The known history of McConihe Flats dates from around 1,200 years ago, when indigenous  peoples made camps along the north end of what is now Moses Lake. Evidence of those camps was discovered along the McConihe Flats shoreline in 1948 by noted archaeologist Richard Daugherty.

The descendants of those people were a band of Inland Salish Indians known as the Sinkiuse. In the early 1800s the Sinkiuse, led by their chieftain, Sulktalthscosum (Half-Sun), accumulated a large fleet of half-wild horses known as cayuse. According to historians, Half-Sun and his men then became as capable as any horsemen in history.


In 1829 Half-Sun's favorite wife bore him a son. Strong willed, fun-loving and charismatic, the boy was given the Christian name “Moses” during a brief stint at a mission school in Idaho Territory; he embraced the name for the rest of his life. Moses became chief of the Sinkiuse after his father was killed in battle.

Chief Moses

Their horse culture allowed the Sinkiuse to travel across the Columbia Basin throughout the year. They usually wintered in the protection of the cliffs of Moses Coulee, then traveled south in the spring. Rocky Ford Creek, five miles north of McConihe Flats, was a favorite camping spot. One can still clamber up Moses Rock where the chief and his men tethered their cayuses, and the smaller “Trading Rock” on which were piled hides and other valuables used for wagering on the tribe’s beloved horse races.

Trading Rock

Moses Rock

From Rocky Ford the band rode south to Howaph (the “Willows,” now Moses Lake) to gather duck eggs, camas roots and tule reeds along the lakeshore. The first such gathering spot would have been the shoreline in the area now known as McConihe Flats.


By the late 1870s Chief Moses was a leading Indian figure in the Northwest Territories. Moses made two trips to the nation’s capital to secure adequate lands for his people. On one of his trips he met President Rutherford B. Hayes in the White House. (“Me and the President…,” Moses would often begin his slightly embellished stories of the encounter.) Moses was also great pals with the legendary Chief Joseph of the Nez Perce.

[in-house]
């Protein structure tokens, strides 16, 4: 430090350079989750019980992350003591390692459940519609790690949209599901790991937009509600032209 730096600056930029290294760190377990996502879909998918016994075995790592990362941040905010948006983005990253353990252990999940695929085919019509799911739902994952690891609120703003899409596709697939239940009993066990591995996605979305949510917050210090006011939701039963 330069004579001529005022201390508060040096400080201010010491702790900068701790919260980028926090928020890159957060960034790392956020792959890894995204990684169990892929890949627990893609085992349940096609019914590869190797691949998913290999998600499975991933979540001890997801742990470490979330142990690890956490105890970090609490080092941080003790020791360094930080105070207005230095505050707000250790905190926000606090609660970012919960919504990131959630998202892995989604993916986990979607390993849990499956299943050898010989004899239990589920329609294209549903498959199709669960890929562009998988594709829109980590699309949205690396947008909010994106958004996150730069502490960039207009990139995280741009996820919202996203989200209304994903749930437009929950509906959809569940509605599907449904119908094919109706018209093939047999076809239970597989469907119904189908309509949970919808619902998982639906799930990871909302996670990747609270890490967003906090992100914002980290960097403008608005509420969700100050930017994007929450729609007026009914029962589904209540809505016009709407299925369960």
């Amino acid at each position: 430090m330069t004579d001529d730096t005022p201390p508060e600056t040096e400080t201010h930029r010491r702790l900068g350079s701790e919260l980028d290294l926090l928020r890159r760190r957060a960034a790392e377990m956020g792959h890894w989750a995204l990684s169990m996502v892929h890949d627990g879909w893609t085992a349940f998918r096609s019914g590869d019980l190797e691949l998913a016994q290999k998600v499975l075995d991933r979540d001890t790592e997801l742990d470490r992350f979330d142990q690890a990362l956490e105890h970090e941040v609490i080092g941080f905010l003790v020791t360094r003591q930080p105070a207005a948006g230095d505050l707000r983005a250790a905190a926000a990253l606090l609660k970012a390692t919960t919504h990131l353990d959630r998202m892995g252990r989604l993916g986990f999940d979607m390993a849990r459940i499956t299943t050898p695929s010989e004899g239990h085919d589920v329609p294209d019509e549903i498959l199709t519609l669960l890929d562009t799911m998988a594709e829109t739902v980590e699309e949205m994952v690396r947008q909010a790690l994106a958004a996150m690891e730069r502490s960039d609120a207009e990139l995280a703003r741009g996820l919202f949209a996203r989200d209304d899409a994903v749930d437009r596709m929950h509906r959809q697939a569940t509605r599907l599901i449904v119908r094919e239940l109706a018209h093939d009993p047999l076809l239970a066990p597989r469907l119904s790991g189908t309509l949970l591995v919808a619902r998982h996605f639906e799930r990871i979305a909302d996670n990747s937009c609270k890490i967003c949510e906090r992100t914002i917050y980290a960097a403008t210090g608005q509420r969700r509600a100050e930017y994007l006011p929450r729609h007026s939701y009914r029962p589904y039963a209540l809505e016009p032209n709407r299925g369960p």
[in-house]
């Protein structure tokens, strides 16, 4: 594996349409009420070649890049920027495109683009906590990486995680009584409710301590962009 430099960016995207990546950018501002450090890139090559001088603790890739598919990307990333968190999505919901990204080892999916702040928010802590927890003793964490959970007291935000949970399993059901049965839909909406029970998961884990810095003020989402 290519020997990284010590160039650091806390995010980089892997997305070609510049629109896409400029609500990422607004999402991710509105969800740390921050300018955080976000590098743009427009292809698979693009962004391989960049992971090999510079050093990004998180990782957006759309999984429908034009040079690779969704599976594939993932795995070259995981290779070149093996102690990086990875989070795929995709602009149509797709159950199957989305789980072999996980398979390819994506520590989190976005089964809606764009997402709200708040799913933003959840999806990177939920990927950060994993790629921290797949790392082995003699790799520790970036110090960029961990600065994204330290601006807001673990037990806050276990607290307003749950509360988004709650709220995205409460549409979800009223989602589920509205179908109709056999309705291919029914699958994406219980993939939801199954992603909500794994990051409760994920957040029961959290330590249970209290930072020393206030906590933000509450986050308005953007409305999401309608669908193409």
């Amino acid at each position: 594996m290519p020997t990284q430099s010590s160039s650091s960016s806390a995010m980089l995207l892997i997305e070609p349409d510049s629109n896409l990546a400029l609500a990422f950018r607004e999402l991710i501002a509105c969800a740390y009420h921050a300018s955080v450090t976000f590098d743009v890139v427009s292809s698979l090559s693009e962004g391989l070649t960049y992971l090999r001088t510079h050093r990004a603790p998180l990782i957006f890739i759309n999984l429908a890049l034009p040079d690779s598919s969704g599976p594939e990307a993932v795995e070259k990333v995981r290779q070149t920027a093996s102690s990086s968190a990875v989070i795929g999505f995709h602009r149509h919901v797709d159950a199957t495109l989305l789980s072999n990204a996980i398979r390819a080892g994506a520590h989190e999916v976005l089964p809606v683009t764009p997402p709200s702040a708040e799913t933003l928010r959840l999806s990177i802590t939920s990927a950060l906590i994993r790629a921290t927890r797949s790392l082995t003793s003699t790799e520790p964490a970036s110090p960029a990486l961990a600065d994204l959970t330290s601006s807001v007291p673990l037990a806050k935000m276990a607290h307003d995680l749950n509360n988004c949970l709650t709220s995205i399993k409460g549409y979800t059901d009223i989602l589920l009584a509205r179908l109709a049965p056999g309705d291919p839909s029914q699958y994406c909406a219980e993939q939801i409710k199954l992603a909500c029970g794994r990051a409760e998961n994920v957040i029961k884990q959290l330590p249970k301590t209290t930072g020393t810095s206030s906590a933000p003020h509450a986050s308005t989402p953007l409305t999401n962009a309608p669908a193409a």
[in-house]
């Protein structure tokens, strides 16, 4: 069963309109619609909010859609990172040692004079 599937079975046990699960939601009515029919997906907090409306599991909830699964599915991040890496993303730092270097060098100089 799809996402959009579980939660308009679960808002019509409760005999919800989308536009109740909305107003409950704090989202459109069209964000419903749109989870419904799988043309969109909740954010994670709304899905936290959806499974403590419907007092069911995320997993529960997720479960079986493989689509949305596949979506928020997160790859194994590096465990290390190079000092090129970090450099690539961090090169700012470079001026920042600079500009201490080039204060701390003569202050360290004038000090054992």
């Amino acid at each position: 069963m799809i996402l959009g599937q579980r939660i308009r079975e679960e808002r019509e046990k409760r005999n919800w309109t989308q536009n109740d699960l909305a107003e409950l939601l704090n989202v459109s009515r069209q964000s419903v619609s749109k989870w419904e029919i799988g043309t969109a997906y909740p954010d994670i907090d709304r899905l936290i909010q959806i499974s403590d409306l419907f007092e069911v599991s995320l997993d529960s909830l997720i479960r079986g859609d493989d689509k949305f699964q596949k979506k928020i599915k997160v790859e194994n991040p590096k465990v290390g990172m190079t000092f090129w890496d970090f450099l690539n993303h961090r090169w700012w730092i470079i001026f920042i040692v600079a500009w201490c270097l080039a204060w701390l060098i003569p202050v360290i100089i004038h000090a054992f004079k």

In the 1880s the monocled Englishman Thomas Blythe, known locally as “Lord” Blythe, put the bunchgrass rangeland to more intensive use by operating a huge Hereford cattle herd in the area. Lord Blythe had several homes in Grant County, including a rather stately one along Rocky Ford Creek. Friction sometimes arose between the “Lord” and the Chief as Blythe’s Herefords competed with Moses’ cayuses for grazing rights in McConihe Flats.

Around 1905 Thomas J. Drumheller, Jr. bought up most of Blythe’s holdings in the area and built up a 25,000-acre sheep ranch, including grazing land in the Flats. The Drumhellers were one of the most prominent families in Washington history. Tom Drumheller had played quarterback at the University of Michigan, roomed with future President Herbert Hoover at Stanford, practiced law briefly in Spokane, and tried his luck in the Alaska Gold Rush before finding his life’s calling as a sheep baron. Drumheller died in 1954, but many descendants of the Drumheller family live in the Columbia Basin.

Another early settler, Lucien Forrest McConihe Sr., homesteaded in the area beginning in 1881. His son, L.F. McConihe Jr., was raised in Tacoma, attended the University of Puget Sound and served in France in WWI before returning to Moses Lake, where he built homes and farmed the family land until his death in 1970. The name “McConihe Flats” was memorialized in a U.S. Geodetic Survey, in recognition of the name locals had long used in referring to the area.


Source: Robert H. Ruby and John A. Brown, Half-Sun on the Columbia: A Biography of Chief Moses, University of Oklahoma Press (1965).